7.8% of Philadelphia’s 1.6 million population are Asians and 11% of Philadelphia’s small businesses are Asian-owned, according to the U.S Census estimate released in January 2022. Philadelphia has 12.1 businesses per 1,000 residents and Asians place the highest rate of business formation with 30 firms per 1,000 Asian residents according to the Central Philadelphia Development Corporation report released in August 2020.
Recently, Goldman Sachs released a Research Paper on Asian Americans' contributions to the U.S. economy. Asian Americans drove 23% of US private sector output growth from 2003-2019. This translates to a total GDP growth contribution of $1.5 trillion in current dollar terms. Asian Americans have also driven 22% of US employment growth during this period, despite accounting for just under 6% of the US population in 2019. In 2019 alone, AAPI households earned more than $783.7 billion in income. This allowed them to pay more than $167.9 billion in federal income taxes and almost $72.5 billion in state and local taxes.
Asian Americans and Pacific Islanders make up 5.8 percent of the U.S. population but we account for 7.7 percent of all federal income tax paid and 6.8 percent of total spending power in the United States. The AAPI community is as diverse economically as it is in terms of their ancestry. The popular misconception that all Asian Americans are wealthy, or that they somehow constitute a “model minority,” hides lingering challenges and struggles that many smaller AAPI groups face.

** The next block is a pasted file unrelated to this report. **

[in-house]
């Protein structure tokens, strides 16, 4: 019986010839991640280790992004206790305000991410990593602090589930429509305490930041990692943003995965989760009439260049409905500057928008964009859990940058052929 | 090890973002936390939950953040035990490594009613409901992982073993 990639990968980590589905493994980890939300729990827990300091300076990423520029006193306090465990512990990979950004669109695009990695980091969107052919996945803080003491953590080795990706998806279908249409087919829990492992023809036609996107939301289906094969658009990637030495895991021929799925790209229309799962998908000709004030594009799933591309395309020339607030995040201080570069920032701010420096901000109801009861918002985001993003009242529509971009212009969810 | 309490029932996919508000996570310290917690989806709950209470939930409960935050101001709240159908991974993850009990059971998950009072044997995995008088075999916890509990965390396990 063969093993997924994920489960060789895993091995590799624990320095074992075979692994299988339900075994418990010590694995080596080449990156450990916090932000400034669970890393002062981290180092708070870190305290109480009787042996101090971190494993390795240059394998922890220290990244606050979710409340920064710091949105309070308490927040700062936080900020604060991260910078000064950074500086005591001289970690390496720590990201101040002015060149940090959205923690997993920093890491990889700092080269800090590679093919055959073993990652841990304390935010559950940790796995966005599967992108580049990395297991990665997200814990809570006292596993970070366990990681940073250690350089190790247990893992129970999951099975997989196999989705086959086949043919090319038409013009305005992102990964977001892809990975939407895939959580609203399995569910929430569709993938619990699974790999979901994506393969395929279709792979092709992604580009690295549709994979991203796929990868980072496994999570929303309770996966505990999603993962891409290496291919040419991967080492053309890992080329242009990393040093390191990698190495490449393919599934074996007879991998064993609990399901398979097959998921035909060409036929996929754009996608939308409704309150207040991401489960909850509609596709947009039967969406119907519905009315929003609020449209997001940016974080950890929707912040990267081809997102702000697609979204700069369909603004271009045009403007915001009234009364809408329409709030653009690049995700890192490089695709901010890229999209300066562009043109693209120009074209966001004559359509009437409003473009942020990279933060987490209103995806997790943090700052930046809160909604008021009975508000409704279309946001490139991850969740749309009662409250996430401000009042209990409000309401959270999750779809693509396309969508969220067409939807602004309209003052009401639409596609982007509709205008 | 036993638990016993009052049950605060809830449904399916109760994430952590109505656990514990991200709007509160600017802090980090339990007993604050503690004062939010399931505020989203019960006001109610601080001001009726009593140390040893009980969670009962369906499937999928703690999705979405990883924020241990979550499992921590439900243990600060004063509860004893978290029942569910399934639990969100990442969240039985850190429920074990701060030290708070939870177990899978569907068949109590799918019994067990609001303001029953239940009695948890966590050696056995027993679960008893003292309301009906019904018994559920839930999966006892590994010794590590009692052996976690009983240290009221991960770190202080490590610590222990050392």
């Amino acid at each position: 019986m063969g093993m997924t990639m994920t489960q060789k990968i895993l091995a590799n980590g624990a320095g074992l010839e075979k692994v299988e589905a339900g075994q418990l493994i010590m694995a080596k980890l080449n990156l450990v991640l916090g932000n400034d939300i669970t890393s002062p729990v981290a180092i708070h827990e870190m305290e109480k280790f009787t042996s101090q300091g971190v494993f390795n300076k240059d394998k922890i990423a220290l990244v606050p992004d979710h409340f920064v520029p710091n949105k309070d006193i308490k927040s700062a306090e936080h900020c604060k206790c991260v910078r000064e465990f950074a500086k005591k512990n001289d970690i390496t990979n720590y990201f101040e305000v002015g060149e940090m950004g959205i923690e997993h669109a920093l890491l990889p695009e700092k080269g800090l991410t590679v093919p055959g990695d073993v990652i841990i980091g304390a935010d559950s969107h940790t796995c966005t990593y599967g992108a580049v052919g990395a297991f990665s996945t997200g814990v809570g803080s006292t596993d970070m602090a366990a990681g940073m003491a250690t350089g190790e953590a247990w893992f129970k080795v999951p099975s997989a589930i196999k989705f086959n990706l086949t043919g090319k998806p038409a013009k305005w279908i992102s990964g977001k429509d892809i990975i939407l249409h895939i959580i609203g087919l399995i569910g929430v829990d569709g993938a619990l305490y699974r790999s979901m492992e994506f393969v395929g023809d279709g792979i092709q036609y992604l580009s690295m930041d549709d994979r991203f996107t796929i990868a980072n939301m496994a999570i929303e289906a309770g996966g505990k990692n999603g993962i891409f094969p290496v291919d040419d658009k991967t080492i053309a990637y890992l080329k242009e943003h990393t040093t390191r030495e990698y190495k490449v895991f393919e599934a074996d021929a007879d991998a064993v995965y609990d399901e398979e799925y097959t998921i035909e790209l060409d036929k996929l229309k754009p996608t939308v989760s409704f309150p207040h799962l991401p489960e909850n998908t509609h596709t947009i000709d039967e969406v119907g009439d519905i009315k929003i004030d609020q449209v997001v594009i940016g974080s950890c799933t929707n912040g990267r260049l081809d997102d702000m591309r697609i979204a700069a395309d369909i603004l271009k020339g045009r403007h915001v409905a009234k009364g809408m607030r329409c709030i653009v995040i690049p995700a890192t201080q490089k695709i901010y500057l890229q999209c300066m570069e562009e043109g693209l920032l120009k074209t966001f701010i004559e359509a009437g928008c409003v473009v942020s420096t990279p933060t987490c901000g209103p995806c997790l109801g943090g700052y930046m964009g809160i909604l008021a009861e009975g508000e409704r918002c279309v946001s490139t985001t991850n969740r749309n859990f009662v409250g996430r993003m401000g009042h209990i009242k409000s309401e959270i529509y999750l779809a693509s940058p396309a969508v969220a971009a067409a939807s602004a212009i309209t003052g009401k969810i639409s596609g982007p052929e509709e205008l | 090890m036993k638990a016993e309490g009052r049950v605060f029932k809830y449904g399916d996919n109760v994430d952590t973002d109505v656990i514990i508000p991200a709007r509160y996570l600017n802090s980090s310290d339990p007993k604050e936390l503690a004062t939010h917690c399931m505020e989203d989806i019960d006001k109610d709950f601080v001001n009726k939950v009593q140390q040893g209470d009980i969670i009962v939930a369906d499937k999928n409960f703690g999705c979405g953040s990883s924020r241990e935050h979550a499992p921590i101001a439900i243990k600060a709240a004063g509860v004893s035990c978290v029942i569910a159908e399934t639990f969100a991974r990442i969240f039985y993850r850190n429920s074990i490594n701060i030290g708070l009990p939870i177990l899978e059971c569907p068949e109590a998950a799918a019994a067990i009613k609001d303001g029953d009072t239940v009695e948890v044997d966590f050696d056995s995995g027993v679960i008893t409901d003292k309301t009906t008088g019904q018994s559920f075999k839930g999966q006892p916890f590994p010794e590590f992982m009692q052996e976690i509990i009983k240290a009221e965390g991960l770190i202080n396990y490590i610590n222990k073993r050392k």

The Asian business community in Philly represents a great diversity of Indian, Chinese, Korean, Japanese, Filipino, Vietnamese, Cambodian, Thai, Burmese, Indonesian, Pakistani, and Laotian businesses to name a few. To have all these businesses in one area means we have an incredibly dynamic workforce and multicultural talents that are integral to the City’s socio-economic development.
The Impacts of COVID-19
Pandemic-related closures and restrictions on indoor gatherings were particularly hard on the restaurants, clothing, and jewelry stores, nail and beauty salons, and other service industries in which many Asian-owned firms are concentrated. Revenue in Philadelphia’s Chinatown fell 40% a year after pandemic lockdowns and COVID regulations took place, leaving many immigrants with limited English skills struggling. Many businesses were forced to close down like Rangoon restaurant and T.T Skewer in Chinatown, with little business due to the pandemic and soaring costs on meat and produce. Staff shortages and supply chain disruptions also contributed to the shutdown of many Asian-owned businesses. The shifting health mandates, COVID-19 caseload surges, rise in Asian hate crime, unsafe community with a significant number of shooting and drug dealing activities, and most importantly hefty taxes have really discouraged so many AAPI-owned businesses to stay open in the city.